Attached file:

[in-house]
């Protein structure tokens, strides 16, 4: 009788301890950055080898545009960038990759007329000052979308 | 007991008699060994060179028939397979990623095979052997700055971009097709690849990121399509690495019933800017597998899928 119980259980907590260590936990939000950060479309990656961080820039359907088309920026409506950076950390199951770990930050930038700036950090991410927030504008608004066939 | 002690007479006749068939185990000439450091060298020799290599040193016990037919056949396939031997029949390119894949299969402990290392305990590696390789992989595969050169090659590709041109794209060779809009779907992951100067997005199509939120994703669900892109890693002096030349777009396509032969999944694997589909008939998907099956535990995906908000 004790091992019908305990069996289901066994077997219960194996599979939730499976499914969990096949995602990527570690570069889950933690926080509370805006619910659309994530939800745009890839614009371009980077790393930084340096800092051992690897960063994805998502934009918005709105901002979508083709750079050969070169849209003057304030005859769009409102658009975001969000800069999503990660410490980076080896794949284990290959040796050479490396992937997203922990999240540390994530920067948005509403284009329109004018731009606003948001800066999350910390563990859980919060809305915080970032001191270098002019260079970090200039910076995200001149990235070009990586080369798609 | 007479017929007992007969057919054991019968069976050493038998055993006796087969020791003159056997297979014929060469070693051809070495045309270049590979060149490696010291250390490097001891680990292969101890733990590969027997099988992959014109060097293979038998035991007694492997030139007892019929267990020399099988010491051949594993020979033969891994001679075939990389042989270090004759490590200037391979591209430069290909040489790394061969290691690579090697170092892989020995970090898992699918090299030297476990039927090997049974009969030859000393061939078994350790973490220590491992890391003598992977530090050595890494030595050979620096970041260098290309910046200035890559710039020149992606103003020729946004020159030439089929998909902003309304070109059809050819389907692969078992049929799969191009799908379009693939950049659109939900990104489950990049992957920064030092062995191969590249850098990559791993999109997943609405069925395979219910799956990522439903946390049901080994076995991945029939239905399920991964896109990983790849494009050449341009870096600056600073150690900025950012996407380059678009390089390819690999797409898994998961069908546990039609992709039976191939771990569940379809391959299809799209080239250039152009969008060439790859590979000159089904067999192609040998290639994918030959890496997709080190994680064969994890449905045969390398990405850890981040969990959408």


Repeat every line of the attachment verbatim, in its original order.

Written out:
[in-house]
């Protein structure tokens, strides 16, 4: 009788301890950055080898545009960038990759007329000052979308 | 007991008699060994060179028939397979990623095979052997700055971009097709690849990121399509690495019933800017597998899928 119980259980907590260590936990939000950060479309990656961080820039359907088309920026409506950076950390199951770990930050930038700036950090991410927030504008608004066939 | 002690007479006749068939185990000439450091060298020799290599040193016990037919056949396939031997029949390119894949299969402990290392305990590696390789992989595969050169090659590709041109794209060779809009779907992951100067997005199509939120994703669900892109890693002096030349777009396509032969999944694997589909008939998907099956535990995906908000 004790091992019908305990069996289901066994077997219960194996599979939730499976499914969990096949995602990527570690570069889950933690926080509370805006619910659309994530939800745009890839614009371009980077790393930084340096800092051992690897960063994805998502934009918005709105901002979508083709750079050969070169849209003057304030005859769009409102658009975001969000800069999503990660410490980076080896794949284990290959040796050479490396992937997203922990999240540390994530920067948005509403284009329109004018731009606003948001800066999350910390563990859980919060809305915080970032001191270098002019260079970090200039910076995200001149990235070009990586080369798609 | 007479017929007992007969057919054991019968069976050493038998055993006796087969020791003159056997297979014929060469070693051809070495045309270049590979060149490696010291250390490097001891680990292969101890733990590969027997099988992959014109060097293979038998035991007694492997030139007892019929267990020399099988010491051949594993020979033969891994001679075939990389042989270090004759490590200037391979591209430069290909040489790394061969290691690579090697170092892989020995970090898992699918090299030297476990039927090997049974009969030859000393061939078994350790973490220590491992890391003598992977530090050595890494030595050979620096970041260098290309910046200035890559710039020149992606103003020729946004020159030439089929998909902003309304070109059809050819389907692969078992049929799969191009799908379009693939950049659109939900990104489950990049992957920064030092062995191969590249850098990559791993999109997943609405069925395979219910799956990522439903946390049901080994076995991945029939239905399920991964896109990983790849494009050449341009870096600056600073150690900025950012996407380059678009390089390819690999797409898994998961069908546990039609992709039976191939771990569940379809391959299809799209080239250039152009969008060439790859590979000159089904067999192609040998290639994918030959890496997709080190994680064969994890449905045969390398990405850890981040969990959408």